March 12th, 5:46 am. X-ray binaries of ambition, fear, and success.

I remember sitting at my desk at Penn (suffering from spontaneous insomnia) and beginning to draft this blog post on gravitational ambition.

Since coming to Penn, something I’ve continuously noticed during the year is the aggregation of ambitious people in clusters. Like how stars have mass that bends gravitational space and the matter around it, people’s ambitions have their own gravitational pull, bending the world to their visions.

”That’s just optimistic thinking.”

You are right. It is. But think about this. It’s almost easier to build a hard, ambitious company than an easy, boring one. Wharton MBA students are building the next “AI-powered chatbot for mental health wellness.” Nobody cares. But if you’re building a drug manufacturing factory in space or reusable rockets to bring consciousness to Mars and beyond, people want to help you because they want to be a part of this interesting thing.

To be a part of history.

And luckily, there’s a big difference between massive stars and ambitious people: massive stars are randomly born across empty space, but ambitious people are a self-selecting pool of individuals that converge in specific locations. Musicians attract musicians. Jocks attract jocks. And why would it be different for ambition to attract ambition?

This attraction of ambition enables the collision of ambitious people. My theory is, this is what enables progress in our world. The collision of two highly ambitious people, like the collision of two massive stars locked in a binary state, can make history. At least, Steve Jobs and Steve Wozniak have. Or Orville Wright and Wilbur Wright. Larry Page and Sergey Brin. Brian Chesky and Joe Gebbia. The list goes on and on.

I have pursued many ambitions since coming to Penn. And for the first time in a long time, I’ve felt fear and uncertainty. Fear as in: am I capable enough to achieve the grade I envision? But more truthfully, do I have the will to abandon the traditional notion of college success — good GPAs and weekly club meetings — to pursue my ambitions, and not norms set by others?

My first year at Penn is nearly over, and the most important thing I’ve learned wasn’t from my classes. It is that I do, I can, and I will abandon the traditional notion of college success.

This year, I’ve been focused on finding the deepest cluster of ambitious people to be around, with whom I could spend the rest of my life learning. Penn was a starting point. Later, attending entrepreneurship events like Contrary’s Northeastern Builders Trek and the Entrepreneur First Summit made me realize that entrepreneurship is where the true frontiers of ambition aggregate. Where impossible ideas manifest into reality. Where ambition collides.

And I’ve deliberately set myself on a collision course with other ambitious people. My frontier of ambition has driven me to found Nanoneuro Systems this year — my open challenge to the world that energy-efficient biological computing is possible. I work to build biological data centers that can be a million times more climate-friendly than current solutions because I’ve grasped how climate change can, and will, affect us all.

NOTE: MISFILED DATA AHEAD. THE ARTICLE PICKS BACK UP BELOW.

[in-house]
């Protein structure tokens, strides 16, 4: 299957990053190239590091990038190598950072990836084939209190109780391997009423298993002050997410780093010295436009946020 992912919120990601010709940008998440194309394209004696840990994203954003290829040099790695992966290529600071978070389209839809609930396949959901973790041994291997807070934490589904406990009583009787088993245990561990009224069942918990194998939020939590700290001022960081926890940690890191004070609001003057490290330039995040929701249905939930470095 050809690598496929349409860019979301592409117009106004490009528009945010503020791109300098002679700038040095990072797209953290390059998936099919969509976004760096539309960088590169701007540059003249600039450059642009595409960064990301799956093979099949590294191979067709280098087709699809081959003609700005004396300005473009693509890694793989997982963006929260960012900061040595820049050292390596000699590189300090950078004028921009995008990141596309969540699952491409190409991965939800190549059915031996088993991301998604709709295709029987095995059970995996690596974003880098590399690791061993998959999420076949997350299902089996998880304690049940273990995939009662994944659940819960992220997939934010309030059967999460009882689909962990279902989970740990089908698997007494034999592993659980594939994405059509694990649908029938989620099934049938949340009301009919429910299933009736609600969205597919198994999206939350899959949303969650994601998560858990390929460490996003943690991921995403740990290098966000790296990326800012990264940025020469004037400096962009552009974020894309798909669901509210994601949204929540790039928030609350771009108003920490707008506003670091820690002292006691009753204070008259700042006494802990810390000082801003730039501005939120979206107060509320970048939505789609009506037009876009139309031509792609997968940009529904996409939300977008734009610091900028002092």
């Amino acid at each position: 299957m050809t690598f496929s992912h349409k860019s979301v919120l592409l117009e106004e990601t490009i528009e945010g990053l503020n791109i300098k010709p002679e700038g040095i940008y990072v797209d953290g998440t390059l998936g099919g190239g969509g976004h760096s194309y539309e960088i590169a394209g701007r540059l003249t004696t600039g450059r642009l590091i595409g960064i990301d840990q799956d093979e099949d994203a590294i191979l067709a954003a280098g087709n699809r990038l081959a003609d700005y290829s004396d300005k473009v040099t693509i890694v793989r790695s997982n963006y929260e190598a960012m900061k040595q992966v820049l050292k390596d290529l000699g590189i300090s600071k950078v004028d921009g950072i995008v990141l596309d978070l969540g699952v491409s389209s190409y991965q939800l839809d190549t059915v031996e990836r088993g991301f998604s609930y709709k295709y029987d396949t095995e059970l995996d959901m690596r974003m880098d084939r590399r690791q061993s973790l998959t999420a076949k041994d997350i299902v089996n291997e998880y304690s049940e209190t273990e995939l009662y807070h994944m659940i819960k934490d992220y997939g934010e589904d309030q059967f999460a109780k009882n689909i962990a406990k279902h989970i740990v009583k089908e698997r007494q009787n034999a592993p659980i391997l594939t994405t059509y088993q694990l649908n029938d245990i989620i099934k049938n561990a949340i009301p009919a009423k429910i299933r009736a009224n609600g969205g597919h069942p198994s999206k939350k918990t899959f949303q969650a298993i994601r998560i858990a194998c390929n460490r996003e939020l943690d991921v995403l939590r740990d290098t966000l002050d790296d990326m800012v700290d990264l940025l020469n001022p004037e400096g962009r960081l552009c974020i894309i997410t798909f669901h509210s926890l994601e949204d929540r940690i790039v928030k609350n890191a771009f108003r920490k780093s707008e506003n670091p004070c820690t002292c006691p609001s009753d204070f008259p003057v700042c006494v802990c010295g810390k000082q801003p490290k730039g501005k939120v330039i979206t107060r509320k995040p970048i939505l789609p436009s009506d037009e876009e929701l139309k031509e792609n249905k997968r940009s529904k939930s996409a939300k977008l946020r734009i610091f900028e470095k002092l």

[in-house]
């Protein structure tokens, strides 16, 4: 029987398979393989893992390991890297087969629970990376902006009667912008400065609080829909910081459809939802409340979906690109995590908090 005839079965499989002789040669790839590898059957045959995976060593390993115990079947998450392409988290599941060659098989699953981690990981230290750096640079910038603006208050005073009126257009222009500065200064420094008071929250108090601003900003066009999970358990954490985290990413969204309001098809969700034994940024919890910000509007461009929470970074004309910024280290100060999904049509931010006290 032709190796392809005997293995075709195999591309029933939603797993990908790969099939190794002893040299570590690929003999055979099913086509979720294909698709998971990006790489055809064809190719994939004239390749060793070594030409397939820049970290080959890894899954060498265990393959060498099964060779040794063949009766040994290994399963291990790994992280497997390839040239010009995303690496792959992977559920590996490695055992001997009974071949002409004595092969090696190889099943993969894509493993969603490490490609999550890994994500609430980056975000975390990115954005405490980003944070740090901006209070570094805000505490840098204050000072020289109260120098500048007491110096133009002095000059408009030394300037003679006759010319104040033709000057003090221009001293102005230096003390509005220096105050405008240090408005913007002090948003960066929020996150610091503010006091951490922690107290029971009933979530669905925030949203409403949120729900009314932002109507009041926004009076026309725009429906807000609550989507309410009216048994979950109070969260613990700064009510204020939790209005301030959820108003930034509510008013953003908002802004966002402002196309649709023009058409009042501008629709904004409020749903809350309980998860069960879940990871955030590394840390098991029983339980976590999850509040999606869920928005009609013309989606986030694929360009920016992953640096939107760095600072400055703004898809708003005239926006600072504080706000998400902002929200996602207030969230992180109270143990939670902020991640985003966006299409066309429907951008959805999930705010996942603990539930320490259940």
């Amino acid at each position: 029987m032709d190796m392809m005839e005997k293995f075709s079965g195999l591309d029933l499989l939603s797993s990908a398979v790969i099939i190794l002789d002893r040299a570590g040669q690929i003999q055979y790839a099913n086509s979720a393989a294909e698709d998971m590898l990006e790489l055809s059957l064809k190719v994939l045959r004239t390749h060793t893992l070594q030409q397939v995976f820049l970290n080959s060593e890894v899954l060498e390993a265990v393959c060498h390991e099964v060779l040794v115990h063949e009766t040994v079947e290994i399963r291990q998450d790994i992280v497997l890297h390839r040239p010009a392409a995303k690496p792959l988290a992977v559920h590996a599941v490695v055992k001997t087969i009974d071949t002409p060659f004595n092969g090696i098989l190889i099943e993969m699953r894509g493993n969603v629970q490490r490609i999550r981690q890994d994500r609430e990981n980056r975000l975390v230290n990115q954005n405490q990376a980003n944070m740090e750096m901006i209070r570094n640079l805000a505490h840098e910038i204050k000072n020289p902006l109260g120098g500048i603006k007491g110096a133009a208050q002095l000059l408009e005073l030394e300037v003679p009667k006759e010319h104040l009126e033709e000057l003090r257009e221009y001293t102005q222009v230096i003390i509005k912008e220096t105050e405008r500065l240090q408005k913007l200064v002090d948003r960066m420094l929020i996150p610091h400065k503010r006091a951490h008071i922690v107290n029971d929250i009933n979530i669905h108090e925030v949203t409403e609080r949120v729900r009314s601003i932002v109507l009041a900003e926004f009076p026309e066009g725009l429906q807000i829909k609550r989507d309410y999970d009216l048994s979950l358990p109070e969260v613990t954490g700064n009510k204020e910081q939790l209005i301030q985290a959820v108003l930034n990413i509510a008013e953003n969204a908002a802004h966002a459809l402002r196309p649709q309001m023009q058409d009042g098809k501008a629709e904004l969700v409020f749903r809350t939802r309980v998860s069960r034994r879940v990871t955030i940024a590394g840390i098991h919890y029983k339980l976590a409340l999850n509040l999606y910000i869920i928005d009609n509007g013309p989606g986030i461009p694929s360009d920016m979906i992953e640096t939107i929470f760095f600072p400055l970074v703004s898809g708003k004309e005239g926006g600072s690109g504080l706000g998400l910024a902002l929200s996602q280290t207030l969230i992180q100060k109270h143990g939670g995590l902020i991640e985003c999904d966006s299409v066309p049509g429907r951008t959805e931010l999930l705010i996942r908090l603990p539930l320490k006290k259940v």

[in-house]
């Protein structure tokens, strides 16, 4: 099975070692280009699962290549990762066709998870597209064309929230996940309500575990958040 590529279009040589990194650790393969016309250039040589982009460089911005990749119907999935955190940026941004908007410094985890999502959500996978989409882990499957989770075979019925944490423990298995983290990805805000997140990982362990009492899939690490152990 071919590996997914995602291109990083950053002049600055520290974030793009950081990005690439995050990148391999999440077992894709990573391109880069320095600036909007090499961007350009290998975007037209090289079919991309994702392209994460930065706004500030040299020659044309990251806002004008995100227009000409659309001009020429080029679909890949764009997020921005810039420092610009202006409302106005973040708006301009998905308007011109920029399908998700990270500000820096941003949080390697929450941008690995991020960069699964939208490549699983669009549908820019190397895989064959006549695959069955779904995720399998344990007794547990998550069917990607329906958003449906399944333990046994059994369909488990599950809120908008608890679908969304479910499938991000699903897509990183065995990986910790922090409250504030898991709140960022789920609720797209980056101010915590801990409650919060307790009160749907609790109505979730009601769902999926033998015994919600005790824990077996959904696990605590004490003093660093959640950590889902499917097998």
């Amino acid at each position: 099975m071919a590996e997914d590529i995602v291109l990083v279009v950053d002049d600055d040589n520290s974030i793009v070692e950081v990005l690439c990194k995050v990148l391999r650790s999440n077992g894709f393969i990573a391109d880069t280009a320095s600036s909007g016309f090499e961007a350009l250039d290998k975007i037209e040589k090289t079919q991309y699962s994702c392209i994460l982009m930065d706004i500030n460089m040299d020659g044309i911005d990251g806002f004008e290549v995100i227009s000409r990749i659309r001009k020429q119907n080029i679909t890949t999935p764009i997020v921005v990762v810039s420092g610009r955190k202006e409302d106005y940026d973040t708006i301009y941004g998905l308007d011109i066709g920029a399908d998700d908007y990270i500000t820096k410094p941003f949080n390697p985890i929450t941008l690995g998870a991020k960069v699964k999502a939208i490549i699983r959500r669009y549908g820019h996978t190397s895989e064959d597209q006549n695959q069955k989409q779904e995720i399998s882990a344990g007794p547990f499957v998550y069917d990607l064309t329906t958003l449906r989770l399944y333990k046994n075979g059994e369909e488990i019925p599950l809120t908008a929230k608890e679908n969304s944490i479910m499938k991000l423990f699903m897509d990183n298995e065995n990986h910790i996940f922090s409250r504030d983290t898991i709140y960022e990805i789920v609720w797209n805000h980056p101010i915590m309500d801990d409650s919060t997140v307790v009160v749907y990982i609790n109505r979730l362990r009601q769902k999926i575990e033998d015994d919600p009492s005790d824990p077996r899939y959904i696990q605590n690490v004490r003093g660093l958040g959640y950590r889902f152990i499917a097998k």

And my ambitions have bent the world to my visions. I would’ve never imagined being able to win grants for Nanoneuro Systems. Nor the fact that a solid dozen of my fellow classmates want to intern at Nanoneuro Systems for free. (It’s almost like people want to help you because they want to be a part of an interesting thing!)

And against all the naysayers of this technology, I actively and optimistically build towards that future of my envisioning. Because deeptech startups – where one single advancement from hardcore engineering brought to market with traditional business practices can define an entire era — keep me up at night. At least SpaceX has, and an entire new era of space venturers. And I believe the next advancement, increasing access to efficient compute, will drive human progress and the development of AGI.

And through my exposure to ambitious individuals across the States, I’ve easily come to realize that regardless of their pursuits, they were all ambitious, optimistic, and energizing people who held the will to challenge tradition and seek to improve upon the status quo.

And I believe that being with people who are active-optimists, who not only articulate and define their vision for the future but plan and work to make it better, will define my own future in entrepreneurship. Because these are the people I want to work with to build deeptech ventures. These are the people who, like me, are tired of building in the bits world (like another productivity software), who aim to shift tech towards impacting physical atoms with our engineering hands. These are the people who inspire me to become an ambitious, active-optimist.

And though it is extremely likely that their vision, like mine, will fail and be a blip in the universe, the off-chance that it succeeds would define the next era. I intend to be a part of that community, where my ambition and optimism can collide with others to affect the world around us.

Finally, fear and ambition are not opposites. They are the same. Ambitions are scary because the odds are stacked against your success. And to fight against the fear and run towards your ambition is something admirable.


So tell me, what is it you plan to do with your one wild and precious life?